View details for DOI 10.1038/s41556-022-01011-w

    View details for PubMedID 36302969

    View details for PubMedCentralID PMC10080469

  • Lipid metabolism in T cell signaling and function. Nature chemical biology Lim, S. A., Su, W., Chapman, N. M., Chi, H. 2022; 18 (5): 470-481


    T cells orchestrate adaptive immunity against pathogens and other immune challenges, but their dysfunction can also mediate the pathogenesis of cancer and autoimmunity. Metabolic adaptation in response to immunological and microenvironmental signals contributes to T cell function and fate decision. Lipid metabolism has emerged as a key regulator of T cell responses, with selective lipid metabolites serving as metabolic rheostats to integrate environmental cues and interplay with intracellular signaling processes. Here, we discuss how extracellular, de novo synthesized and membrane lipids orchestrate T cell biology. We also describe the roles of lipids as regulators of intracellular signaling at the levels of transcriptional, epigenetic and post-translational regulation in T cells. Finally, we summarize therapeutic targeting of lipid metabolism and signaling, and conclude with a discussion of important future directions. Understanding the molecular and functional interplay between lipid metabolism and T cell biology will ultimately inform therapeutic intervention for human disease.

    View details for DOI 10.1038/s41589-022-01017-3

    View details for PubMedID 35484263

    View details for PubMedCentralID 8842882

  • CRISPR screens unveil signal hubs for nutrient licensing of T cell immunity. Nature Long, L., Wei, J., Lim, S. A., Raynor, J. L., Shi, H., Connelly, J. P., Wang, H., Guy, C., Xie, B., Chapman, N. M., Fu, G., Wang, Y., Huang, H., Su, W., Saravia, J., Risch, I., Wang, Y. D., Li, Y., Niu, M., Dhungana, Y., Kc, A., Zhou, P., Vogel, P., Yu, J., Pruett-Miller, S. M., Peng, J., Chi, H. 2021; 600 (7888): 308-313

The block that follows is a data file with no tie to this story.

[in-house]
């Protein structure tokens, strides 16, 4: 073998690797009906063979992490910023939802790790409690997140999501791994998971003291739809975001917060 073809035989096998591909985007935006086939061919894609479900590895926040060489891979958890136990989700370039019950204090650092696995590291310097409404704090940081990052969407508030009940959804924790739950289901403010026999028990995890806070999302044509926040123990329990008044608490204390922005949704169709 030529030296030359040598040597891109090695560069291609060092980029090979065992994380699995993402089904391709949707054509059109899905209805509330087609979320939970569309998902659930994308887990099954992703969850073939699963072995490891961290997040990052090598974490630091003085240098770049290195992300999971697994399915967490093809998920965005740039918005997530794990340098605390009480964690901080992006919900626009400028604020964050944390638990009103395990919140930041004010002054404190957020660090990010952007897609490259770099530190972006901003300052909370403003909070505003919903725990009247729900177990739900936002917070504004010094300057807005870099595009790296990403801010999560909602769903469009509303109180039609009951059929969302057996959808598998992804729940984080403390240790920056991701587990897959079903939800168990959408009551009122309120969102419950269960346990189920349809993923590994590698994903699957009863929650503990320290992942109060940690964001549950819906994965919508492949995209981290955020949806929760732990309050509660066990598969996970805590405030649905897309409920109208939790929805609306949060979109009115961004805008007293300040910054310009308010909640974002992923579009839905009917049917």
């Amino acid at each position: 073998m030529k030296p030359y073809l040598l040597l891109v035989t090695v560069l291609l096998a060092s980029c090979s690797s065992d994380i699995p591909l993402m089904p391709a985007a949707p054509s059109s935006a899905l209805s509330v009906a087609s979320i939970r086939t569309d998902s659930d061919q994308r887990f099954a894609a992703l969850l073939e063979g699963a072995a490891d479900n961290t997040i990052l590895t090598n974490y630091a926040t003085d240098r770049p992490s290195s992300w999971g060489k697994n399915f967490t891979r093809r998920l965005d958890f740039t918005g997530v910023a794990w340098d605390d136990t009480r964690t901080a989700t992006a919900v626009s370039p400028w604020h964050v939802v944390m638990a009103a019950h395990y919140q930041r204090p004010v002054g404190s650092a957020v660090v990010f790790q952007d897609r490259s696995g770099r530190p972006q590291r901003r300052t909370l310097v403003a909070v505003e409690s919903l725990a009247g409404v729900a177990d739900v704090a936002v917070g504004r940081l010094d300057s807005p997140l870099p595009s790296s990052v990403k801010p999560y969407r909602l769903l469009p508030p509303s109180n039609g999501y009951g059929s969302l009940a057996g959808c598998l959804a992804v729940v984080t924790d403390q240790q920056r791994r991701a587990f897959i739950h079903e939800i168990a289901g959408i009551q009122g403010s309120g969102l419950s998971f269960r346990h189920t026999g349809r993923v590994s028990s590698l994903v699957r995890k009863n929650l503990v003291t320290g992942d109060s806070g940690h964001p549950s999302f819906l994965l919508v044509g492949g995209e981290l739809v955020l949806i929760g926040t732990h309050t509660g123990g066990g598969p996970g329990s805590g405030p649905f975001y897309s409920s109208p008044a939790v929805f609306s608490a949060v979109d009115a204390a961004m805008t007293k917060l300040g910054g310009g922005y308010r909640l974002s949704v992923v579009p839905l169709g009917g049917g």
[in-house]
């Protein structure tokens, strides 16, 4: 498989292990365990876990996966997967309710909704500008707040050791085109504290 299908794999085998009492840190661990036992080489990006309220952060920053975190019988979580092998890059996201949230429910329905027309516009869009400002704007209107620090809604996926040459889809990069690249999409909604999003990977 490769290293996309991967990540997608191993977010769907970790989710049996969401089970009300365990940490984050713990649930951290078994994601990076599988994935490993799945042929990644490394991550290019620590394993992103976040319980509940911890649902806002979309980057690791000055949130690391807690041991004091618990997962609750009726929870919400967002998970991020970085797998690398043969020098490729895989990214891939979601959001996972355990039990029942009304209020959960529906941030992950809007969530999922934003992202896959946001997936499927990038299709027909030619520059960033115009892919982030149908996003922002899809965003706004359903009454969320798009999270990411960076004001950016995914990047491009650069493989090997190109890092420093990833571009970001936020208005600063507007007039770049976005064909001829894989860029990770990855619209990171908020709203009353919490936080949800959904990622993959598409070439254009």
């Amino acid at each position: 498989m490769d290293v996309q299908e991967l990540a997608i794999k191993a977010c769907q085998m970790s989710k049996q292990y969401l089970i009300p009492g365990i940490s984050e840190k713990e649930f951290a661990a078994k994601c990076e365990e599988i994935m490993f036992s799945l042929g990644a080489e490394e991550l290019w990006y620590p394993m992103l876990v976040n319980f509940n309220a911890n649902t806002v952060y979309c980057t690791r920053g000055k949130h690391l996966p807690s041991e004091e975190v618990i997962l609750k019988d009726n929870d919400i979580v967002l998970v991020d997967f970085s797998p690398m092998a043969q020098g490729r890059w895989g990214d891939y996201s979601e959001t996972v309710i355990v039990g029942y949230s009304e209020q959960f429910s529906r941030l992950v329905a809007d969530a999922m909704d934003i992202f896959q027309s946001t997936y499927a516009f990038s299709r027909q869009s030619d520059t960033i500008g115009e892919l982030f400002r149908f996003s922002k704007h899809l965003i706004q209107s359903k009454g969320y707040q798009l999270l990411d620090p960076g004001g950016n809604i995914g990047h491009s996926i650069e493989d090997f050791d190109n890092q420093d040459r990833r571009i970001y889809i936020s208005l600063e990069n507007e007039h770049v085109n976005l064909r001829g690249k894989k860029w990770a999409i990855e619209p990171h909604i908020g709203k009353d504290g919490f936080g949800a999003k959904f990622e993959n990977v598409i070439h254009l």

Nutrients are emerging regulators of adaptive immunity1. Selective nutrients interplay with immunological signals to activate mechanistic target of rapamycin complex 1 (mTORC1), a key driver of cell metabolism2-4, but how these environmental signals are integrated for immune regulation remains unclear. Here we use genome-wide CRISPR screening combined with protein-protein interaction networks to identify regulatory modules that mediate immune receptor- and nutrient-dependent signalling to mTORC1 in mouse regulatory T (Treg) cells. SEC31A is identified to promote mTORC1 activation by interacting with the GATOR2 component SEC13 to protect it from SKP1-dependent proteasomal degradation. Accordingly, loss of SEC31A impairs T cell priming and Treg suppressive function in mice. In addition, the SWI/SNF complex restricts expression of the amino acid sensor CASTOR1, thereby enhancing mTORC1 activation. Moreover, we reveal that the CCDC101-associated SAGA complex is a potent inhibitor of mTORC1, which limits the expression of glucose and amino acid transporters and maintains T cell quiescence in vivo. Specific deletion of Ccdc101 in mouse Treg cells results in uncontrolled inflammation but improved antitumour immunity. Collectively, our results establish epigenetic and post-translational mechanisms that underpin how nutrient transporters, sensors and transducers interplay with immune signals for three-tiered regulation of mTORC1 activity and identify their pivotal roles in licensing T cell immunity and immune tolerance.

    View details for DOI 10.1038/s41586-021-04109-7

    View details for PubMedID 34795452

    View details for PubMedCentralID PMC8887674

  • Lipid signalling enforces functional specialization of Treg cells in tumours. Nature Lim, S. A., Wei, J., Nguyen, T. M., Shi, H., Su, W., Palacios, G., Dhungana, Y., Chapman, N. M., Long, L., Saravia, J., Vogel, P., Chi, H. 2021; 591 (7849): 306-311